Without it, the relationship will struggle to survive.
That’s because empathy requires compassion.
Without compassion, couples can’t develop a bond.
A bond is like glue:
If there is no glue then everything falls apart.
Empathy bridges the divide between being separate individuals
with different backgrounds, feelings and perspectives.
In John Welwood’s book, Perfect Love, Imperfect Relationships,
he defines love as
“a potent blend of openness and warmth,
which allows us to make real contact, to take delight in and appreciate,
to be at one with ourselves, others,
and life itself.”
Without empathy, we can’t make this real contact.
What is Empathy?
There are various definitions of empathy,
and one can separate empathy into three types:
cognitive, emotional and compassionate.
Cognitive empathy is sometimes also referred to as perspective taking.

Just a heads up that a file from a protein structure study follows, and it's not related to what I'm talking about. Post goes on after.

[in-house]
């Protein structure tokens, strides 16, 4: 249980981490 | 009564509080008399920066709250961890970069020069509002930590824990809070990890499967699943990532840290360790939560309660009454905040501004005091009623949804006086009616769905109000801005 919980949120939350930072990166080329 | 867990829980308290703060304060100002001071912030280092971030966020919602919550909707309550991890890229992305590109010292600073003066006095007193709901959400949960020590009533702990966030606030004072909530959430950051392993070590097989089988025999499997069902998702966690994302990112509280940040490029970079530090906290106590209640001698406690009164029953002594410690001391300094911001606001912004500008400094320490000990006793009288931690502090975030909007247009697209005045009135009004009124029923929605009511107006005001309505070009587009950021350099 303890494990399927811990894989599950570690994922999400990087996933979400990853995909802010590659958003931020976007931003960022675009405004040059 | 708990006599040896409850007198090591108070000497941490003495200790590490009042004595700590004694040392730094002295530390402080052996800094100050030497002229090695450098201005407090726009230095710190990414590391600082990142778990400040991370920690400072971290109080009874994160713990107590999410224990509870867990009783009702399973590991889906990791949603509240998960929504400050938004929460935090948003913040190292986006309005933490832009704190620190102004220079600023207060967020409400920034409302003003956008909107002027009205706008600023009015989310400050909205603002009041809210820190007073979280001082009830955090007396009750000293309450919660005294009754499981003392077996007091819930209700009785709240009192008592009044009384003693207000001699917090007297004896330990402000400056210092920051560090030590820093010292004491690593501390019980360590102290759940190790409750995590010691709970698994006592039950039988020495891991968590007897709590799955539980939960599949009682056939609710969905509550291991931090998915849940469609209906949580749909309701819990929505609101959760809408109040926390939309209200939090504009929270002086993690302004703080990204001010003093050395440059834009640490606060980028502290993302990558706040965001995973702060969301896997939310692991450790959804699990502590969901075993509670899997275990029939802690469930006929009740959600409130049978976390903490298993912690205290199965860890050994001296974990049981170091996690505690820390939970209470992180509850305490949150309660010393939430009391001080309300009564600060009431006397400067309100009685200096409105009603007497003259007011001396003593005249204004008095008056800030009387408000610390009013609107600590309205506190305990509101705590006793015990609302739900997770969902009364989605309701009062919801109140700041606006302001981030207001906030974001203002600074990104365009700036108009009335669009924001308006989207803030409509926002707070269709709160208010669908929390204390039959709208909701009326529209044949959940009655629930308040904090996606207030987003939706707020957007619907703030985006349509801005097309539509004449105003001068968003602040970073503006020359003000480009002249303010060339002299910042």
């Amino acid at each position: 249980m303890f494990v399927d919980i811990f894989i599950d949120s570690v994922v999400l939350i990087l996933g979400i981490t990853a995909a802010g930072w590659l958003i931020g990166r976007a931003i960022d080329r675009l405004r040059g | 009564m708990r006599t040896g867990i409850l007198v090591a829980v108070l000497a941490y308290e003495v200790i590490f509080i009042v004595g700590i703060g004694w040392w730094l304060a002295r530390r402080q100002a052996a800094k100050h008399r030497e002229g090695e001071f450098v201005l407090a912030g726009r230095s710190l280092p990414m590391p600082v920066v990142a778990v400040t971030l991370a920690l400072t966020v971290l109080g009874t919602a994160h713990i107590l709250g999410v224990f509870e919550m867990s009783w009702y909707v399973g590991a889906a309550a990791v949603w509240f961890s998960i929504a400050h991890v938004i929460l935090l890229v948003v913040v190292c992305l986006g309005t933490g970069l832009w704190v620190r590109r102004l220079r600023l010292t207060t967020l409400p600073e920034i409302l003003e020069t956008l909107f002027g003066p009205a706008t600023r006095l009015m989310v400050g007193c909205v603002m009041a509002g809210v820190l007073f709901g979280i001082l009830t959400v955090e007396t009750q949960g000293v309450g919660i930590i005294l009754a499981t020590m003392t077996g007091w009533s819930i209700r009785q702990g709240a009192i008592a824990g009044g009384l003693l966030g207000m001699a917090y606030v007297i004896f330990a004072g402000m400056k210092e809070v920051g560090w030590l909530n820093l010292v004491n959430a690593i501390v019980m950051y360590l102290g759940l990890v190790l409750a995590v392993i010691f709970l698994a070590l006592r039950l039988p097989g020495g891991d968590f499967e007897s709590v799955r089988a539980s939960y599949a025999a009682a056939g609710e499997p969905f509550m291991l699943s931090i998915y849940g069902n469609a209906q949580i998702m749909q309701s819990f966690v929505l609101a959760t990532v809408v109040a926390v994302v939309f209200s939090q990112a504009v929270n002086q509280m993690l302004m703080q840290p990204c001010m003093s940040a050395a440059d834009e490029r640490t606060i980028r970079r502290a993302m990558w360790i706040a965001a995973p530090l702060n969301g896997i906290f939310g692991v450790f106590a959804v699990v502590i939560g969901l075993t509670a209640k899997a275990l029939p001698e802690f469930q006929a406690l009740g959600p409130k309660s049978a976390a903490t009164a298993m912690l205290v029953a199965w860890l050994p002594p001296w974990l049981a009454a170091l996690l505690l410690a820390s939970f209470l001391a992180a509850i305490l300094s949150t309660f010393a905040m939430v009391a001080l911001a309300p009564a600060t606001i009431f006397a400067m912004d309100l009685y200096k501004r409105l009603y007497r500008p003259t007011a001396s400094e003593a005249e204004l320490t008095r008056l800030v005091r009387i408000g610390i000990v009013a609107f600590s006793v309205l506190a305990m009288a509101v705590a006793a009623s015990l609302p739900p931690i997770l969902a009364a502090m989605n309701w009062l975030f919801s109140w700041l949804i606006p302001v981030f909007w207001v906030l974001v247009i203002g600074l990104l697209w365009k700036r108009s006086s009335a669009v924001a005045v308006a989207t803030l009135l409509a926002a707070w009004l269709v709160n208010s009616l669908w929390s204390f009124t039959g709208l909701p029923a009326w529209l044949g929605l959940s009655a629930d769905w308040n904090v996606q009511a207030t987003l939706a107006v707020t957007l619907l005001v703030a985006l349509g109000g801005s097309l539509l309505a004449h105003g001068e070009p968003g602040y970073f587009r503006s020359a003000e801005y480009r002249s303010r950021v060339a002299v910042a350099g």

This is when a person
can imagine how someone is feeling,
but they don’t feel their emotions.
A husband notices his wife looks upset and asks if she’s OK.
The wife recounts her extra-long commute to work.
He responds with
“Wow, that sounds really frustrating.”
Cognitive empathy allows us
to appreciate someone else’s feelings
without feeling them
or losing sight of whose feelings are whose.
Emotional empathy is when you do feel
the same or similar feelings as the other person.
For instance, you feel the happiness
when you see your partner happy.
Both cognitive and emotional empathy
can be used in negative ways
(e.g. someone might use cognitive empathy to be manipulative;
someone who takes on their partner’s emotions
might become too burned out to support them).
Compassionate empathy is a balance
of positive cognitive and emotional empathy,
which prompts us to take action, as needed.
For instance, a messy partner,
who has compassionate empathy,
can imagine and feel how annoying or even distressing
it is for their partner to deal with their mess,
so they modify their behavior and pick up after themselves.
In other words,
is more of a whole person response:
heart, mind and behavior.
By Margarita Tartakovsky, M.S.